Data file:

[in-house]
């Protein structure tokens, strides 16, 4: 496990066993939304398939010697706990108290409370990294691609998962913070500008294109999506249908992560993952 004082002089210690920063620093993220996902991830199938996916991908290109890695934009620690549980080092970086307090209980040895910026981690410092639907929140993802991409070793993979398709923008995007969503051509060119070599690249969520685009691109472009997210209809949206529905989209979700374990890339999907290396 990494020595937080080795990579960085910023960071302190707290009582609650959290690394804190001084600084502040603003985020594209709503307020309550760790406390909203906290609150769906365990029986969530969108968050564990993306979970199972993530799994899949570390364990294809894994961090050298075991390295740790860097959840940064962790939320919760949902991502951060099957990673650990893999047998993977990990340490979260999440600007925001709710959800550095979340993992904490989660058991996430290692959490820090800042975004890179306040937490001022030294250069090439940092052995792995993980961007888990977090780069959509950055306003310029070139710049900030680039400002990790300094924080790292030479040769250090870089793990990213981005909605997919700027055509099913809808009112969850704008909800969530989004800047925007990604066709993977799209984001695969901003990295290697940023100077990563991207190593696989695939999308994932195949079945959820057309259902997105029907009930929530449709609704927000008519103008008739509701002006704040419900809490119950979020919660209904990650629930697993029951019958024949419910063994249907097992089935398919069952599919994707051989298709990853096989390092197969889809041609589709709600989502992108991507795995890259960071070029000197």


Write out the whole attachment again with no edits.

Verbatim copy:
[in-house]
């Protein structure tokens, strides 16, 4: 496990066993939304398939010697706990108290409370990294691609998962913070500008294109999506249908992560993952 004082002089210690920063620093993220996902991830199938996916991908290109890695934009620690549980080092970086307090209980040895910026981690410092639907929140993802991409070793993979398709923008995007969503051509060119070599690249969520685009691109472009997210209809949206529905989209979700374990890339999907290396 990494020595937080080795990579960085910023960071302190707290009582609650959290690394804190001084600084502040603003985020594209709503307020309550760790406390909203906290609150769906365990029986969530969108968050564990993306979970199972993530799994899949570390364990294809894994961090050298075991390295740790860097959840940064962790939320919760949902991502951060099957990673650990893999047998993977990990340490979260999440600007925001709710959800550095979340993992904490989660058991996430290692959490820090800042975004890179306040937490001022030294250069090439940092052995792995993980961007888990977090780069959509950055306003310029070139710049900030680039400002990790300094924080790292030479040769250090870089793990990213981005909605997919700027055509099913809808009112969850704008909800969530989004800047925007990604066709993977799209984001695969901003990295290697940023100077990563991207190593696989695939999308994932195949079945959820057309259902997105029907009930929530449709609704927000008519103008008739509701002006704040419900809490119950979020919660209904990650629930697993029951019958024949419910063994249907097992089935398919069952599919994707051989298709990853096989390092197969889809041609589709709600989502992108991507795995890259960071070029000197």